A CAMPAIGN group has voiced fresh concerns over Southend Council’s plan to introduce an order to ban begging, after national figures showed a massive increase in fines issued by local authorities.

The Manifesto Club slammed the council for “heartless penalisation” after reviewing a draft Public Spaces Protection Order (PSPO), which could see beggars hit with fines of up to £1,000.

Their criticism comes after the group revealed councils across the country have introduced 276 PSPOs between August 2017 and January 2019, which is more than double the 130 orders issued between November 2014 and February 2016.

Many of those orders included restrictions on begging, swearing and rough sleeping, resulting in 9,930 fines last year – an increase from just 470 in 2015.

The Manifesto Club says that a review of the PSPOs that had been introduced show that councils are failing to abide by statutory guidance, which says the orders should not be used to target rough sleeping or restrict the use of public spaces.

Last week, the human rights group Liberty also labelled the use of PSPOs as “a form of social cleansing”.

While Southend does not have a PSPO in place, it is looking to introduce one.

Last year the council published a draft order ahead of a public consultation. It proposes measures such as banning begging and prohibiting people from sleeping in a public space “in a manner which has a detrimental impact on the quality of life of others”.

While those measures are due to be refined based on responses received during a public consultation held at the beginning of the year, Manifesto Club said that it is targeting the homeless.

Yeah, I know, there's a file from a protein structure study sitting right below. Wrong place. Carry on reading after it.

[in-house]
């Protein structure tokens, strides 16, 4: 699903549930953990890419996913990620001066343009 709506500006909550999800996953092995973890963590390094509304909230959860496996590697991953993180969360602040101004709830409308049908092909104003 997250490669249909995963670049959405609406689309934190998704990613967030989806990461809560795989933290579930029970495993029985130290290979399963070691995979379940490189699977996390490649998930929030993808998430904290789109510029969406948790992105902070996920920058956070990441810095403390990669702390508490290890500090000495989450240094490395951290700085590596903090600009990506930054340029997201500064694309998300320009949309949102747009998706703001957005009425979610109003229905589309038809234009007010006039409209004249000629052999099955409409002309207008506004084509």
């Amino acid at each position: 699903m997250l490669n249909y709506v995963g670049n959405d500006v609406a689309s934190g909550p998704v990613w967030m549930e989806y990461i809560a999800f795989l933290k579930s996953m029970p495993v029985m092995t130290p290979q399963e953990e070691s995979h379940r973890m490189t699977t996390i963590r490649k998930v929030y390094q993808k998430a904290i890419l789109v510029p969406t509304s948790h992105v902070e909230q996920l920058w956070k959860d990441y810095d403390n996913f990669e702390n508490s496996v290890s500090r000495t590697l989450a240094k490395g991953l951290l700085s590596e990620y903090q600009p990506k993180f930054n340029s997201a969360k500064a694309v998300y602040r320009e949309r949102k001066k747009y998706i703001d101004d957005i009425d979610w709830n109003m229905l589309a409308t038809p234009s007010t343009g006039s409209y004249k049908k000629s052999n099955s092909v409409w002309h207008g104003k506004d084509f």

Josie Appleton, director of Manifesto Club said the order is "firmly targeted at the homeless community", adding: “They would be unable to ask the public for money, which is in many cases the only way they can eat and survive. They cannot put up tents overnight in order to protect themselves from winter cold, nor can they enjoy a quiet drink on a bench.

“They are not allowed to sleep in a public place if others believe that this has a ‘detrimental impact’ on the quality of life of others. The truth is that the real ‘detrimental effect’ will be on the quality of life of homeless people – a community which, more than others, requires our help, rather than such heartless penalisation.”

A council spokesperson said: “The reasons why a PSPO is needed as an additional tool to tackle persistent and unreasonable anti-social behaviour, was outlined when we launched the PSPO consultation in January.

“The consultation ended in March and we are still collating the results, before drafting a report to be compiled and presented to cabinet.”

Southend Council leader John Lamb has also defended the PSPO proposal, stating in a cabinet meeting at the end of last year that it would not curb people’s liberties but ensure they “act in a way where they respect other people’s liberties”.